Dr. Edward Bach

Dr. Edward Bach 1886-1936

Dr. Edward Bach

Edward Bach studied medicine at Birmingham University and University College Hospital, London. He qualified in 1912 and worked as a house surgeon, pathologist and bacteriologist. He also carried out original research into immunology and vaccine therapy.

In 1919 Bach took up a post at the Royal London Homeopathic Hospital. Inspired by his experiences there, he began research into the use of healing plants to address the emotional causes of disease. The preparations made from these plants became known as Bach flower remedies.

He was inspired by his work with homeopathy but wanted to find remedies that would be purer and less reliant on the products of disease. So in 1930 he gave up his lucrative Harley Street practice and left London, determined to devote the rest of his life to a new system of medicine that he was sure could be found in nature.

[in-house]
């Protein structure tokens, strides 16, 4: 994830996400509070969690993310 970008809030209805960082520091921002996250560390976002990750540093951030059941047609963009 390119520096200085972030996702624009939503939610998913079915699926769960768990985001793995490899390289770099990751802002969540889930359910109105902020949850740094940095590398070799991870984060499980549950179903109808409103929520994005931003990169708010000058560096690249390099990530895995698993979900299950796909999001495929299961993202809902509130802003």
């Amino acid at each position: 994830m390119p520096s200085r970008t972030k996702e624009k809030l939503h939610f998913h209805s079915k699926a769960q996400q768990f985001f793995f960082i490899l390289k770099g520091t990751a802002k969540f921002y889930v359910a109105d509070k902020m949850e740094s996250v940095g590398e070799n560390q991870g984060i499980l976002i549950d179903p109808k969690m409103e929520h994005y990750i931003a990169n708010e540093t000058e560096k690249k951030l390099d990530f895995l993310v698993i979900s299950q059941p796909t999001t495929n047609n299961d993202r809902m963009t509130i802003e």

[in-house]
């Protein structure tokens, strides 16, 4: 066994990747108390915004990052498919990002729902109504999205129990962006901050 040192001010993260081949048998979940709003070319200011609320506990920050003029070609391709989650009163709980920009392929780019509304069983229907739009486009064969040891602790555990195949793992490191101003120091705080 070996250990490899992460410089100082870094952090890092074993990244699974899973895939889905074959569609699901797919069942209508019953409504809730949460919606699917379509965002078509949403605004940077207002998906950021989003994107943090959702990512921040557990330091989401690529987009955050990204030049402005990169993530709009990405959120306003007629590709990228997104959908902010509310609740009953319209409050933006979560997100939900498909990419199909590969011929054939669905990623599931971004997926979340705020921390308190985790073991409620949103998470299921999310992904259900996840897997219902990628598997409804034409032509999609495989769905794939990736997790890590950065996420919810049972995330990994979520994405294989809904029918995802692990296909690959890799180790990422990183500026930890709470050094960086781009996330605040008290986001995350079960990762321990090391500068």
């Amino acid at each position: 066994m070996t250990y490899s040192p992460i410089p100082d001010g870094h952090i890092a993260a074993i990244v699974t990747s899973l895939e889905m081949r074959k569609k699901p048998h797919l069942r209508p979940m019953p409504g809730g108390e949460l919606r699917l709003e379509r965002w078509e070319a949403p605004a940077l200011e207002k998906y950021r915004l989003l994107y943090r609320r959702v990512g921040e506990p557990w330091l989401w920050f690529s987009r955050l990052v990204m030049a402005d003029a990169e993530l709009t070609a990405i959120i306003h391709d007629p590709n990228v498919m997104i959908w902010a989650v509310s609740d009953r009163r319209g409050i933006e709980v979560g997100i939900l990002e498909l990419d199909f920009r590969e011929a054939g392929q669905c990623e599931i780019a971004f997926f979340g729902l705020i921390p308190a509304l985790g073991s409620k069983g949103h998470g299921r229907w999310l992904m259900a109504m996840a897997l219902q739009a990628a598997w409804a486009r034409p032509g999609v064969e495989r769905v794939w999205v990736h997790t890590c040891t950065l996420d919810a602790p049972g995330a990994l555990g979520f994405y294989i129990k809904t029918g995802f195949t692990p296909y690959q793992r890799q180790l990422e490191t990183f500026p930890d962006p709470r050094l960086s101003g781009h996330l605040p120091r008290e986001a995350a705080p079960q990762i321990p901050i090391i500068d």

During the later years of his research Dr. Bach discovered that illness of the physical body is very often rooted in disharmony of the mind – the physical illness being just an end product of that internal disharmony. Bach found that once harmony is restored to the patient at mental and emotional levels, the body naturally regains its vitality and a majority of its physical ‘diseases’ disappear. Further, the patient finds a renewed interest in life and is able to lead a fuller and more meaningful life.

Dr Bach believed that attitude of mind plays a vital role in maintaining health and recovering from illness and wanted to find something that treated the cause rather than the symptom. After identifying 38 basic negative states of mind and spending several years exploring the countryside, he managed to create a plant or flower based remedy for each one.

In 1934 he decided to settle down and create a centre for his work, and chose Mount Vernon, a small cottage in Sotwell, Oxfordshire. He spent the last years of his life at Mount Vernon, also known as the Bach Centre, and it was here that he completed his research.